Justice Gowda elaborated that how the Architect of the Indian Constitution, Dr. BR Ambedkar, heatedly debated in the Constituent Assembly to reject the idea of granting citizenship based on religion, is testimony to the herculean task of incorporating such citizenship provisions in the Constitution so as to ensure fairness, inclusivity, equality and sophistication and an inherent sensitivity at the dawn of independence- “Dr. B. R. Ambedkar acknowledged that there is no other Article which has given the Drafting Committee so much trouble as this, considering how many drafts were prepared and how many were destroyed in the endeavour to cover all cases”

Justice Gowda cited how a member of the Constituent Assembly, PS Deshmukh, had warned against going too far with the concept of secularity so as to wipe out Hindus and Sikhs in the name of secularity. Another member, Shibban Lal Saxena had also backed him and said that Hindus and Sikhs have no other home but India and that we must not let the phrase “secular” frighten us to say what is the fact and that the reality must be faced.

Justice Gowda canvassed how the first Prime Minister of India, Jawaharlal Nehru, had said that adopting a secular approach towards citizenship was not a generosity but just what every country does, except for a few misguided and backward countries.

Another member, Alladi Krishnaswami Ayyar, had resonated with these sentiments and said that in the grant of citizenship, we may distinguish between those who choose another country as their home and those who retain their connection with this country, but cannot do so on the basis of religion.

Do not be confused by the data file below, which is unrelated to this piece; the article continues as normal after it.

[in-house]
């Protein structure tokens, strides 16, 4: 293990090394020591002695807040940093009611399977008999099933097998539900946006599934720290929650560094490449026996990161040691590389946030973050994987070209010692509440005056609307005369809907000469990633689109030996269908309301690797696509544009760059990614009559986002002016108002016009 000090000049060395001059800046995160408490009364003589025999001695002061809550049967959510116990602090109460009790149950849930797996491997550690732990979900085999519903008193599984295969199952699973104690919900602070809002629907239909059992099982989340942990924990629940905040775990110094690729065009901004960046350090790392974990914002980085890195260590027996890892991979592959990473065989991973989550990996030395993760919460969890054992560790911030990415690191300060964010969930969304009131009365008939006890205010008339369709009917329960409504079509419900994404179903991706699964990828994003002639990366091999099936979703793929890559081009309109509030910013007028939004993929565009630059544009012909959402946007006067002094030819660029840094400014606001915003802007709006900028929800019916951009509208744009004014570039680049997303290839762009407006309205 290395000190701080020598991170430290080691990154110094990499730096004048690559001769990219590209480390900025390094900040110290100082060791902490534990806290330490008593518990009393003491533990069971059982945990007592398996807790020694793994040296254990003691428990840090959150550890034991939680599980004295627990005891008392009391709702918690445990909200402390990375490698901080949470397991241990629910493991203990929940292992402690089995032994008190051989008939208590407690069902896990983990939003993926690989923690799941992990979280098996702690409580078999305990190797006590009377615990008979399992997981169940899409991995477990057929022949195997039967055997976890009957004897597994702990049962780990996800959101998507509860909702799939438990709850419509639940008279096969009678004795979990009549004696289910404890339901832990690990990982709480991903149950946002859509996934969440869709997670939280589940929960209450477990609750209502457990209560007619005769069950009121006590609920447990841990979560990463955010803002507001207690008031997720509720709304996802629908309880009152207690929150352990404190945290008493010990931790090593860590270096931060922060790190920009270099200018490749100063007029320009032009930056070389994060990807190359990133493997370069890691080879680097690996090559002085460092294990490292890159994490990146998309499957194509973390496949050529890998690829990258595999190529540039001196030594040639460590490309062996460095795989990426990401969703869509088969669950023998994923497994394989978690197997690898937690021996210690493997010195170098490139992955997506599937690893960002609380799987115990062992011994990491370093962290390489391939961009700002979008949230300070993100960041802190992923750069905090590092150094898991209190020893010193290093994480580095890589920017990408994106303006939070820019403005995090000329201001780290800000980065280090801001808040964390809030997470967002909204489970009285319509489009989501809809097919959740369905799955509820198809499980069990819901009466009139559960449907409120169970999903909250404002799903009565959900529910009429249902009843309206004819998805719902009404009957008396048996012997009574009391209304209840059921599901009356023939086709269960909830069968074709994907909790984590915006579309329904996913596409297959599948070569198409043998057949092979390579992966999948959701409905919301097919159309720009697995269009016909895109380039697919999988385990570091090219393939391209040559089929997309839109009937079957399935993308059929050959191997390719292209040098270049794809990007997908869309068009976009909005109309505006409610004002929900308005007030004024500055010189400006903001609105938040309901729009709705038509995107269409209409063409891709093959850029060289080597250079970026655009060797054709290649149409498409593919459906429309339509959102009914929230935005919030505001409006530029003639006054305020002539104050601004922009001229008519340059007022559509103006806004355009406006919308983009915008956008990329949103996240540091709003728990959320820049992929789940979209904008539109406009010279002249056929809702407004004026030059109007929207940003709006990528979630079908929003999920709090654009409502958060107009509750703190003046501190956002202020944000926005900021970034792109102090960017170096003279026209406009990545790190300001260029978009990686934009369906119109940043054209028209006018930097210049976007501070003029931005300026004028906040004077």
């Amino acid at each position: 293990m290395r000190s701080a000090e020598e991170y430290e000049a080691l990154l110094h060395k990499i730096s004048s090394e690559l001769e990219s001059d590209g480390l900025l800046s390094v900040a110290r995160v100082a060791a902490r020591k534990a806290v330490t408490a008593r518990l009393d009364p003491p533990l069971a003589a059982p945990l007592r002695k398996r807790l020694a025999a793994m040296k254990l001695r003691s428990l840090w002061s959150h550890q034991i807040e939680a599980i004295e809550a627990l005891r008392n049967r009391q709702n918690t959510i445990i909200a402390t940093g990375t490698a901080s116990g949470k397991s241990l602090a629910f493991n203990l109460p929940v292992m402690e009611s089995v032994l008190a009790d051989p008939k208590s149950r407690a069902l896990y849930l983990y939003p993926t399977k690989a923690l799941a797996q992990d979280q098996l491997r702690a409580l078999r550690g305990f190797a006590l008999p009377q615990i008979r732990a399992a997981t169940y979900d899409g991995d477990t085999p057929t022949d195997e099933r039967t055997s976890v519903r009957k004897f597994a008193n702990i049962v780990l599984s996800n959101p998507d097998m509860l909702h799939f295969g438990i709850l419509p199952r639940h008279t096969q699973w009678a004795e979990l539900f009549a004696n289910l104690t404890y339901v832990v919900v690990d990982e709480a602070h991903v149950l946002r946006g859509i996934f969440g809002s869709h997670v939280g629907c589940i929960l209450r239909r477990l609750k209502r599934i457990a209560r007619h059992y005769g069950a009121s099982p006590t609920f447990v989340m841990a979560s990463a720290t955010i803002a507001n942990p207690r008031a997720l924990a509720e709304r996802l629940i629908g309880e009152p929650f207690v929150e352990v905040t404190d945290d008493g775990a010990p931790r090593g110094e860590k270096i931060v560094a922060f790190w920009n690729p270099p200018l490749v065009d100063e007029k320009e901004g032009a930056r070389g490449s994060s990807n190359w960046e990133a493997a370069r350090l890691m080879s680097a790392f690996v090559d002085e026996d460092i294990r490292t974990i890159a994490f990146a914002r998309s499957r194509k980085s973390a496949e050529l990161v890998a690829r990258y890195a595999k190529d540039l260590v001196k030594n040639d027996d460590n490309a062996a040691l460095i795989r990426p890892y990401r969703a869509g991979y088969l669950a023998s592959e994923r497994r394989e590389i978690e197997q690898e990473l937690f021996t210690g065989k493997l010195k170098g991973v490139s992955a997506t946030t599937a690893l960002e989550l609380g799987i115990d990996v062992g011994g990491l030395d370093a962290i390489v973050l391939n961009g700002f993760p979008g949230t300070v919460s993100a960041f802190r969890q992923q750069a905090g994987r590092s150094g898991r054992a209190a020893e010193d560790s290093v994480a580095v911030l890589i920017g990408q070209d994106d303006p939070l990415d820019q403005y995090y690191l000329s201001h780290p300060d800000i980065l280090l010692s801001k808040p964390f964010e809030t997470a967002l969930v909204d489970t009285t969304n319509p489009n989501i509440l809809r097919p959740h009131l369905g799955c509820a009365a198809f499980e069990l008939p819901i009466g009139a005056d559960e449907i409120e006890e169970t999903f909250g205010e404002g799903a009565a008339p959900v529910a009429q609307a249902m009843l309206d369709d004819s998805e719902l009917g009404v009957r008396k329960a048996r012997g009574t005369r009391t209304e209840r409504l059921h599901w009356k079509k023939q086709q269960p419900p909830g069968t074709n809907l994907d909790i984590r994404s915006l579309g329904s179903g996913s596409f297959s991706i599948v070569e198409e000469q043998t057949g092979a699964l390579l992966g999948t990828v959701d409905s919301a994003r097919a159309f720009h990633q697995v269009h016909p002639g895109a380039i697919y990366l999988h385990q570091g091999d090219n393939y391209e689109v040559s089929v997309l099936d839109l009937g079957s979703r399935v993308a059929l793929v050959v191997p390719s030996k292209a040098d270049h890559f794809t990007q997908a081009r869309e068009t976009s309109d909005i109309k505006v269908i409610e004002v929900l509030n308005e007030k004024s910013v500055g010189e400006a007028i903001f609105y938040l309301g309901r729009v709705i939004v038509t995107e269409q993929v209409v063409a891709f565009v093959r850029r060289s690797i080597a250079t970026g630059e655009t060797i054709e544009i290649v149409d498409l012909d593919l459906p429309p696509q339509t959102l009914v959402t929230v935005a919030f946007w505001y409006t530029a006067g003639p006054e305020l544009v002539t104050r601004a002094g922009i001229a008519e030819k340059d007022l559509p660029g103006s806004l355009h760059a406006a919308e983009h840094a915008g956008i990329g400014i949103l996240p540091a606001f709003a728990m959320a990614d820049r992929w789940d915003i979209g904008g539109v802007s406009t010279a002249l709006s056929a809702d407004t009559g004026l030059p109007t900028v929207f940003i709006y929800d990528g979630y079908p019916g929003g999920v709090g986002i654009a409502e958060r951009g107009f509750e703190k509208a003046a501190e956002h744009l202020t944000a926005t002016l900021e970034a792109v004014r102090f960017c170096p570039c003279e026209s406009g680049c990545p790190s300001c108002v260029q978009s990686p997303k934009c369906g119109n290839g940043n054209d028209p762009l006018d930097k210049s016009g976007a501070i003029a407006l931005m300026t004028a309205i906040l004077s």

“Citizenship is the fundamental building block of a nationstate. It is the quintessential DNA that powers life and vitality of a democracy. Any impairment of citizenship renders a democracy dysfunctional. It is the interplay of status, rights and identity which determine the efficacy of citizenship in a democracy. Citizenship is understood as equal membership of a political community christened as a State. It confers a certain typology of rights, benefits, entitlements, obligations and sense of identity and belongingness in a given social political canvas”, he explained.

“Dr BR Ambedkar considered the complexity of the issue and predicted that the debate on this issue shall continue to perpetuate, and hence, emphasised the role of the nascent Indian parliament in enacting a comprehensive statute or code for citizenship as envisaged under Article 11 of the Constitution.

He said that it is not possible to contemplate every kind of case for the purpose of conferring citizenship on the date of commencement of the Constitution and that if any category is left out, power is granted to the Parliament to make provisions for the same. The genesis of the Citizenship Act of 1955 has to be appreciated in this background.

The statute has been resilient and dynamic, in having undergone massive changes, but also ageing gracefully, over time. The citizenship right and its constitutional limitations are to be examined on the touchstone of the UDHR 1948″, explained Justice Gowda.

Justice Gowda defined the present times as one when “the countrymen are facing a great crisis and the rule of law is at stake and the problems of citizenship rights are enormous”.

Courtsey: LiveLaw